Archive for: November, 2014

EDITORIAL: To Preserve Faith, Keep Church and State Separate

EDITORIAL: To Preserve Faith, Keep Church and State Separate

Last week, WorldNetDaily published an editorial by Scott Lively where he scolds American Christians for allowing religious pluralism to become accepted. Religious pluralism, Lively argues, violates the First Commandment which states, "Thou shall have no other gods before Me."

In his article, entitled "The Deadly 'Religious Liberty' Trap," Lively argues that the "wall of separation of church and state" metaphor had been wrongfully used as a "as a justification for declaring all religions to be equal with Christianity in America, and equally subservient to secular humanist authority."

Lively's solution to this situation "is to stop arguing for 'religious liberty' and resume our proclamation of the superiority of Christ and His Word over all opposing faiths (along with tolerance for people of other faiths โ€“ that's how it worked before [Everson v Board of Education (1947)]. Its goal must be nothing less than an official reaffirmation of the Bible as our legal and cultural foundation, which would require overturning Everson and its juridical progeny."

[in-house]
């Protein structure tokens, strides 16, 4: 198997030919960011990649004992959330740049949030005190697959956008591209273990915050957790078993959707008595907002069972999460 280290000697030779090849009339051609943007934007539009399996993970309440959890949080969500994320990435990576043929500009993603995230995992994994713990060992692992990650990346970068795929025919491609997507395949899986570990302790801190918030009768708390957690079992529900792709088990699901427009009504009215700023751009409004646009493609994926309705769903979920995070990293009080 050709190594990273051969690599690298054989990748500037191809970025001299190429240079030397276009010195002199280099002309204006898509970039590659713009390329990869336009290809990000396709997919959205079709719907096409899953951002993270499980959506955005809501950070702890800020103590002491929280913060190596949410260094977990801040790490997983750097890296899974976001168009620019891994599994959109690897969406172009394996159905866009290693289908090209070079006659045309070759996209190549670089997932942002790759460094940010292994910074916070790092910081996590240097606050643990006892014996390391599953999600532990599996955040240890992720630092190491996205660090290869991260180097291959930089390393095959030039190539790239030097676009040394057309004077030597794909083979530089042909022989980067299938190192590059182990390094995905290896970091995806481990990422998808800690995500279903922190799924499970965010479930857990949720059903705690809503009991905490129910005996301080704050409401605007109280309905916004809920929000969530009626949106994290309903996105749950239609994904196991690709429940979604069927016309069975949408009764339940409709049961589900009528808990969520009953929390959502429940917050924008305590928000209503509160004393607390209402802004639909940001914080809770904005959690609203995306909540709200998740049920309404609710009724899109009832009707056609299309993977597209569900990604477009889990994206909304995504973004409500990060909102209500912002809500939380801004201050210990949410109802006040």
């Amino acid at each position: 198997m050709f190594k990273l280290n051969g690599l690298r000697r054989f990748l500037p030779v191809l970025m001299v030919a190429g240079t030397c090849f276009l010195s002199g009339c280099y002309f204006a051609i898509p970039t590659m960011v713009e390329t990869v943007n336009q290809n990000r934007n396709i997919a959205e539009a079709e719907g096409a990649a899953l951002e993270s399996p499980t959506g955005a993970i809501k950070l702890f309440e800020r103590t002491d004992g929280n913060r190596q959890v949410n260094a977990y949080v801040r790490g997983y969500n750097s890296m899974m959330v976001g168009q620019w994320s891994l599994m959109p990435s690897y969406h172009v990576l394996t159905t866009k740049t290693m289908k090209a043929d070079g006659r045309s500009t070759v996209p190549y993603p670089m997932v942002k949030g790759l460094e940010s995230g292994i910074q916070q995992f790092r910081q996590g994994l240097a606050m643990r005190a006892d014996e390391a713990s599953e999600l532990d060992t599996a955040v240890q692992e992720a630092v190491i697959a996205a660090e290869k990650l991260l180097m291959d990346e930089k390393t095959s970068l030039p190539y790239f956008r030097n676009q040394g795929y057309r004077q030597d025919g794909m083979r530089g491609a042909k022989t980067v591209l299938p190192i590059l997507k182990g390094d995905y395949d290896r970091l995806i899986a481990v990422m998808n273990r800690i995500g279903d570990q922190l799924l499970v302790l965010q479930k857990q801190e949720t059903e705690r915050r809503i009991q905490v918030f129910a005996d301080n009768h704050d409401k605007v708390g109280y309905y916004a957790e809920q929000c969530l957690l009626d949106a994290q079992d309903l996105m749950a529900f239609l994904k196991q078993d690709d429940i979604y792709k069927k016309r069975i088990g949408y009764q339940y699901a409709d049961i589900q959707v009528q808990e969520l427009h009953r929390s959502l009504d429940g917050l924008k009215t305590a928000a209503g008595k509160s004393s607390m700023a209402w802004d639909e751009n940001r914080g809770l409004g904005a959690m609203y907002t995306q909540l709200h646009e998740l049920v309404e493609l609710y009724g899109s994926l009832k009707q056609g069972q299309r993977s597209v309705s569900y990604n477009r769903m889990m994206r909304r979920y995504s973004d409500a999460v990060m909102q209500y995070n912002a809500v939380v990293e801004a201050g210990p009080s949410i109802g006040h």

7th Circuit Rules Challengers to Ministerial Housing Exemption Lacked Standing

7th Circuit Rules Challengers to Ministerial Housing Exemption Lacked Standing

On November 13, 2014, the Seventh Circuit Court of Appeals ruled that an atheist group challenging a tax-exempt housing benefit only available to clergy lacked standing to bring the suit because members of the atheist group could not demonstrate that they had suffered an injury as a result of the clergy tax-exemption.

 
 

Hard-fought religious freedom something to celebrate this Thanksgiving

Hard-fought religious freedom something to celebrate this Thanksgiving

Households throughout the United States are celebrating a presidentially designated Thanksgiving Day. It provides us an opportunity to reflect on the blessings we enjoy as a nation and personally.

The history of this holiday goes back to the arrival of the Pilgrims at Plymouth, Mass., in the late autumn of 1620. Although the New World saw intermittent European activity after the arrival of Christopher Columbus in 1492, in the minds of many, American history truly began with the Pilgrims.

Because most of the occupants of the Mayflower had belonged to a persecuted religious minority in England โ€” Congregationalists, part of the dissenting church movement โ€” they came seeking freedom to practice religion in concert with each individual's own conscience. But the Pilgrims' quest was by no means the only reason America came to be viewed as a shelter from religious persecution and intolerance.

 
 

Religious Freedom Advocate Lee Boothby Dies

Religious Freedom Advocate Lee Boothby Dies

On November 6, 2014, attorney Lee Boothby died at the age of 81 in Berrien Springs, Michigan. Boothby was known for his relentless advocacy for religious liberty.